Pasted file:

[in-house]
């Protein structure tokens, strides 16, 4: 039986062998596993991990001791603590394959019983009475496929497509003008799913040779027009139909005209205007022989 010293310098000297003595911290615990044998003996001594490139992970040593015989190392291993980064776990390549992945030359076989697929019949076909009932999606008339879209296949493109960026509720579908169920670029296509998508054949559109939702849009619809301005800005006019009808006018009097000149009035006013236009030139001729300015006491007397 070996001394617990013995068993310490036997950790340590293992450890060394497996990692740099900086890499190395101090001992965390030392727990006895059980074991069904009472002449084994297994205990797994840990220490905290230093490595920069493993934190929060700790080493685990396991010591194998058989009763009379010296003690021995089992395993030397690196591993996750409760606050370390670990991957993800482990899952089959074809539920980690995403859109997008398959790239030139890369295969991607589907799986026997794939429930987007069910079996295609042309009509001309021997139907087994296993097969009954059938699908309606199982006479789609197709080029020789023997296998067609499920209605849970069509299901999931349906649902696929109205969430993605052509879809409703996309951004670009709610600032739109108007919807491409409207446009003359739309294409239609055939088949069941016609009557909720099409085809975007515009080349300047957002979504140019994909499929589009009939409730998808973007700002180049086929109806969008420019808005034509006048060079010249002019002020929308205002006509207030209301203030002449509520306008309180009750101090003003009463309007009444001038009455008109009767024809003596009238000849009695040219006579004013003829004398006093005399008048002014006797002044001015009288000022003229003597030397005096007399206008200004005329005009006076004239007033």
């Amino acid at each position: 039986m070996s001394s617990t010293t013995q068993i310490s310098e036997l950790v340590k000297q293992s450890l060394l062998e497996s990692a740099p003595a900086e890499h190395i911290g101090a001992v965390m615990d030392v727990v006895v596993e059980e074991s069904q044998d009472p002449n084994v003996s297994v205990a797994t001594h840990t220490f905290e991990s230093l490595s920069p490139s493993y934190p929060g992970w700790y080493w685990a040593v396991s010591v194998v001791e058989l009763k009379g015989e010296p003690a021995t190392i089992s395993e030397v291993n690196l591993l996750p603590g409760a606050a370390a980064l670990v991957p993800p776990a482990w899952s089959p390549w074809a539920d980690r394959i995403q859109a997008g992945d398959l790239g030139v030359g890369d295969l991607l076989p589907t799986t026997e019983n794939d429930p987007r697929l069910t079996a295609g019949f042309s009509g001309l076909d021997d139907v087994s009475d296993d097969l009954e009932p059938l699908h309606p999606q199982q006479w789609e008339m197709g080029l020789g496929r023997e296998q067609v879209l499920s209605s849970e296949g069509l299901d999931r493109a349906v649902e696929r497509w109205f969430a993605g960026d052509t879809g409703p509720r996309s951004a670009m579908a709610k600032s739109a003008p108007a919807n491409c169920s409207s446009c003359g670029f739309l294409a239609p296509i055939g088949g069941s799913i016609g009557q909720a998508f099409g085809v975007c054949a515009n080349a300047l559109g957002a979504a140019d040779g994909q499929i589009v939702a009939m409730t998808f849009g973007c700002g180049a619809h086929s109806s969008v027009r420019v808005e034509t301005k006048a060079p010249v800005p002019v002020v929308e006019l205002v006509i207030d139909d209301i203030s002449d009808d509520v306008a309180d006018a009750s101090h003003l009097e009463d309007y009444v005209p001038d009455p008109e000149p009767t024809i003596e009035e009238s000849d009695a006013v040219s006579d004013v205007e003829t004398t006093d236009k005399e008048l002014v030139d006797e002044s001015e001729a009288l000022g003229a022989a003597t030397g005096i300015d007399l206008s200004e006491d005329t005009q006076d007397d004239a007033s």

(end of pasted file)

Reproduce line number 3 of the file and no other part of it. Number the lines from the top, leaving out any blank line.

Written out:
């Amino acid at each position: 039986m070996s001394s617990t010293t013995q068993i310490s310098e036997l950790v340590k000297q293992s450890l060394l062998e497996s990692a740099p003595a900086e890499h190395i911290g101090a001992v965390m615990d030392v727990v006895v596993e059980e074991s069904q044998d009472p002449n084994v003996s297994v205990a797994t001594h840990t220490f905290e991990s230093l490595s920069p490139s493993y934190p929060g992970w700790y080493w685990a040593v396991s010591v194998v001791e058989l009763k009379g015989e010296p003690a021995t190392i089992s395993e030397v291993n690196l591993l996750p603590g409760a606050a370390a980064l670990v991957p993800p776990a482990w899952s089959p390549w074809a539920d980690r394959i995403q859109a997008g992945d398959l790239g030139v030359g890369d295969l991607l076989p589907t799986t026997e019983n794939d429930p987007r697929l069910t079996a295609g019949f042309s009509g001309l076909d021997d139907v087994s009475d296993d097969l009954e009932p059938l699908h309606p999606q199982q006479w789609e008339m197709g080029l020789g496929r023997e296998q067609v879209l499920s209605s849970e296949g069509l299901d999931r493109a349906v649902e696929r497509w109205f969430a993605g960026d052509t879809g409703p509720r996309s951004a670009m579908a709610k600032s739109a003008p108007a919807n491409c169920s409207s446009c003359g670029f739309l294409a239609p296509i055939g088949g069941s799913i016609g009557q909720a998508f099409g085809v975007c054949a515009n080349a300047l559109g957002a979504a140019d040779g994909q499929i589009v939702a009939m409730t998808f849009g973007c700002g180049a619809h086929s109806s969008v027009r420019v808005e034509t301005k006048a060079p010249v800005p002019v002020v929308e006019l205002v006509i207030d139909d209301i203030s002449d009808d509520v306008a309180d006018a009750s101090h003003l009097e009463d309007y009444v005209p001038d009455p008109e000149p009767t024809i003596e009035e009238s000849d009695a006013v040219s006579d004013v205007e003829t004398t006093d236009k005399e008048l002014v030139d006797e002044s001015e001729a009288l000022g003229a022989a003597t030397g005096i300015d007399l206008s200004e006491d005329t005009q006076d007397d004239a007033s």